Imaging damage in plate waveguides using frequency-domain multiple signal classification (F-MUSIC)

Xiongbin Yang, Kai Wang, Pengyu Zhou, Lei Xu, Zhongqing Su

Research output: Journal article publicationJournal articleAcademic researchpeer-review

13 Citations (Scopus)


Earlier, an ameliorated MUSIC (Am-MUSIC) algorithm is developed by the authors [1], aimed at expanding conventional MUSIC algorithm from linear array-facilitated nondestructive evaluation to in situ health monitoring with a sparse sensor network. Yet, Am-MUSIC leaves a twofold issue to be improved: i) the signal representation equation is constructed at each pixel across the inspection region, incurring high computational cost; and ii) the algorithm is applicable to monochromatic excitation only, ignoring signal features scattered out of the excitation frequency band which also carry information on structural integrity. With this motivation, a multiple-damage-scattered wavefield model is developed, with which the signal representation equation is constructed in the frequency domain, avoiding computationally expensive pixel-based calculation – referred to as frequency-domain MUSIC (F-MUSIC). F-MUSIC quantifies the orthogonal attributes between the signal subspace and noise subspace inherent in signal representation equation, and generates a full spatial spectrum of the inspected sample to visualize damage. Modeling in the frequency domain endows F-MUSIC with the capacity to fuse rich information scattered in a broad band and therefore enhance imaging precision. Both simulation and experiment are performed to validate F-MUSIC when used for imaging single and multiple sites of damage in an isotropic plate waveguide with a sparse sensor network. Results accentuate that effectiveness of F-MUSIC is not limited by the quantity of damage, and imaging precision is not downgraded due to the use of a highly sparse sensor network – a challenging task for conventional MUSIC algorithm to fulfil.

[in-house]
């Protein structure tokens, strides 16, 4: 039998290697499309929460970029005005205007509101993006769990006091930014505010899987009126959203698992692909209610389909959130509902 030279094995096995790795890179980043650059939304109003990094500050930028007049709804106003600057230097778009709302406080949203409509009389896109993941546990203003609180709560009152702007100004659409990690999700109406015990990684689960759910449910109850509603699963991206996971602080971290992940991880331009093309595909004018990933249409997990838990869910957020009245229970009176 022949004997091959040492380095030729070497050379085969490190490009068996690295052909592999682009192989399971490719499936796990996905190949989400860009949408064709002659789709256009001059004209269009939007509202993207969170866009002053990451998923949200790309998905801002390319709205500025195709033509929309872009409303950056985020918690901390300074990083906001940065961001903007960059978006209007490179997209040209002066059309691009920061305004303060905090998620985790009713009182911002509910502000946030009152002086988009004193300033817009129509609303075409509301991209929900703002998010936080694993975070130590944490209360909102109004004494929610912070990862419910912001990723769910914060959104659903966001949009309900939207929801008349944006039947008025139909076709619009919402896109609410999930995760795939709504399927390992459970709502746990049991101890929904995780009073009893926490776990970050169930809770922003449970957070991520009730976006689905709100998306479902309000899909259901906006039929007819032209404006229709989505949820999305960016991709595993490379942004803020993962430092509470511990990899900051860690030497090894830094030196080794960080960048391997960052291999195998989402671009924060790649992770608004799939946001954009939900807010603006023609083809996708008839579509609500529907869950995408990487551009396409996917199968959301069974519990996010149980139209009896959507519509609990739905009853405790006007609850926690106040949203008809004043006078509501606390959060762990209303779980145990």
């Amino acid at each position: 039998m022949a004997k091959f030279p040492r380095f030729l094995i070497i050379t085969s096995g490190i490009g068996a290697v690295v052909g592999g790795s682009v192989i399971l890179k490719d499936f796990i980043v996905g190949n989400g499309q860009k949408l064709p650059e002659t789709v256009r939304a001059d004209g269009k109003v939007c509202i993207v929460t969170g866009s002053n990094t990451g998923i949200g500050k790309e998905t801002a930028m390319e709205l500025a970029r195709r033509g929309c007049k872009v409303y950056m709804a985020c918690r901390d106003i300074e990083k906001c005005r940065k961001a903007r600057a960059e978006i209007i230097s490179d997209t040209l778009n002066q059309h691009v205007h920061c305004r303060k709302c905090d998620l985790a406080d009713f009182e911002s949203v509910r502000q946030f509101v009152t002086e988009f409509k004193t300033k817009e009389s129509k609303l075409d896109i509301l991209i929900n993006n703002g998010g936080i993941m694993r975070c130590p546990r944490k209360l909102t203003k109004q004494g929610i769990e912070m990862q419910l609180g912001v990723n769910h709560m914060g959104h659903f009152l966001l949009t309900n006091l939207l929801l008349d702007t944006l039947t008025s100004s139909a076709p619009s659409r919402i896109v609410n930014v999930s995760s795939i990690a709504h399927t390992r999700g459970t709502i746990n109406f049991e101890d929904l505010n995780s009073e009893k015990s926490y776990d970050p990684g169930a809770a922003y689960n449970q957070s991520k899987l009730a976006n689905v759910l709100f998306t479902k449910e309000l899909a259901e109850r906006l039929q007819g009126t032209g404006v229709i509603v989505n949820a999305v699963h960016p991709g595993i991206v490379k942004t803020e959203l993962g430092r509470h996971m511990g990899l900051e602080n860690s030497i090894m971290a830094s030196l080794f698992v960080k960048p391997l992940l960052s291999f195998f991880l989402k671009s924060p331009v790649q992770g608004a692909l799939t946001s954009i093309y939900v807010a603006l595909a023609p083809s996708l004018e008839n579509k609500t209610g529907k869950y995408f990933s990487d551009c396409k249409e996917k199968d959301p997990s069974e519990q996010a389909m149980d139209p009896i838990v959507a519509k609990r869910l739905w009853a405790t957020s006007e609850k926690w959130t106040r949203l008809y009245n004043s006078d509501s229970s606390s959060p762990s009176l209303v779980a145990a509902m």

Original languageEnglish
Article number106607
Publication statusPublished - Feb 2022


  • Frequency domain analysis
  • Guided ultrasonic waves
  • Multiple signal classification (MUSIC)
  • Sparse sensor network
  • Ultrasonic imaging

ASJC Scopus subject areas

  • Acoustics and Ultrasonics


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